If you haven’t yet heard, over the weekend the culture wars exploded (again).
This time, a fundamentalist social media evangelist accused Starbucks of hating Jesus (and guns); the gauntlet was thrown in a video decrying the coffee giant’s choice to remove all seasonal cuteness from their holiday-themed cups, opting instead for a minimalist red/green aesthetic that somehow dishallowed the season even further than had been previously thought possible.
The proposed response to this offense? Give every barista who wants to write your name on your drink the moniker “Merry Christmas,” so the poor coffee-brewing drudges are forced to shout this Christ-centric greeting to announce when your drink is done.
The irony in all this is thicker than the foam on that grande decaf soy latte you just drank.
Start with the fact that the winter wonderland decor removed was in no way Christ-centric; let’s also note that plenty of earnest Christians have worked at Starbucks, including the bi-vocational pastor-barista at my church, and my spouse, who paid for living expenses in seminary by donning the black polo shirt and green apron.
Most ironic of all is that this guy actually has a point, though probably not the one he meant to make.
The truth is, 95 percent of us self-proclaimed Christians probably spend 95 percent of our holiday seasons leaving the “Christ” out of Christmas.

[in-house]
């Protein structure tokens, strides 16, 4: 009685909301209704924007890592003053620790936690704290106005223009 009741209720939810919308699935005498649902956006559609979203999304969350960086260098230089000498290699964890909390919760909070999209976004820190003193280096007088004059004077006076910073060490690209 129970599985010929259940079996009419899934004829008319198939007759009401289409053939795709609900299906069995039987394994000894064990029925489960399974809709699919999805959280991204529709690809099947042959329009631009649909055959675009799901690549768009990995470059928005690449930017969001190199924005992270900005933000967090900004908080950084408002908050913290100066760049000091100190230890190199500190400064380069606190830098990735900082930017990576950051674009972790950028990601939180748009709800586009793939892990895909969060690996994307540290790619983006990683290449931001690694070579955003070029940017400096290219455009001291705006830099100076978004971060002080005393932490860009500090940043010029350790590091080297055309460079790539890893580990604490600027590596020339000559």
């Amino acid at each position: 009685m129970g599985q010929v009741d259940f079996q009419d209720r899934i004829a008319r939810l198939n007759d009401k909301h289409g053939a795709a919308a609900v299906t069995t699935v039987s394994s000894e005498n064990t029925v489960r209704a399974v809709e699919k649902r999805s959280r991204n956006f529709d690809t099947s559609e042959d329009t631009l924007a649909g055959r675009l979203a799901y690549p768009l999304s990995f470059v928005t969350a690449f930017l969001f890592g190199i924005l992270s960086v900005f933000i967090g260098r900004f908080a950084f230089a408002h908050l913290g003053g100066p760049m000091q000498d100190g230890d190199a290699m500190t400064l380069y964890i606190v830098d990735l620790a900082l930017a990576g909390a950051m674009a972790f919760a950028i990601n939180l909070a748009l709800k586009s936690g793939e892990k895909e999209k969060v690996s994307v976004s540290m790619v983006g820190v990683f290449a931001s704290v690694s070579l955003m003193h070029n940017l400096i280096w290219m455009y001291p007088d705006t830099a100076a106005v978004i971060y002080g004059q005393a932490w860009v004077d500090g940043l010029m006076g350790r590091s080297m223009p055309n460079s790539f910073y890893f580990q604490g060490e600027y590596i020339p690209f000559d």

Extravagant gift buying; culinary and alcoholic excess; stress over party planning and present wrapping; tree lighting extravaganzas and tantrum-ridden trips to mall Santas; grumbles about having to see those relatives or sing carols with those coworkers; daydreaming about what to buy with hard-earned bonuses; and, dare I say it, whipping up church programming that, while heart-warming and hopefully even community-building, doesn’t really get at the utter radicalness of the flesh-and-blood Son of God coming into the world.
To try to live into that, we’d probably need a total clean slate on this whole holiday hoopla that rules from Halloween through New Year’s. Maybe kind of like—ahem—the “blank canvas” of the plain red cup that Starbucks explained was their way of “inviting customers to create their own stories.”
What if those stories looked like inviting a single dad who just got evicted to live in your guest room for a few months? Or giving your bonus straight to a non-profit aiding Syrian refugees? Or turning your church’s basement into a homeless shelter? Or spending your entire gift budget on a used vehicle to help an ex-convict get to her new job? Or worshipping with a congregation of a different race or theological bent for all of Advent?
I asked my ex-barista spouse what he thought of the whole controversy.
“Honestly,” he said, “maybe an uncluttered cup is what our minds should look like in the holiday season,” open to the paradigm-shattering presence of God-with-us and ready to respond with an outpouring of generosity, mercy, love, hospitality, and justice for those least valued in our luxurious, coffee-drinking culture.
“So guess what, Starbucks? I tricked you into putting Merry Christmas on your cup,” proclaims the righteously indignant video activist.
Let’s prove him right.
Let’s put Christ into every available blank canvas we find this holiday season.
Starting by buying a big cup of coffee for someone in need.
Rev. Leah Lyman Waldron is a thrift-vangelist, writer, preacher, preacher’s wife, mama, and Midwesterner transplanted to the South. She has a not-so-secret passion for pop music and loves being the lone millenial in her baby boomer-filled yoga class. Born & raised UCC, she’s bi-vocational, preaching at Decatur UCC in Atlanta every other Sunday while doing admin work at a big Presbyterian church during the week. She blogs at http://thriftshopchic.com.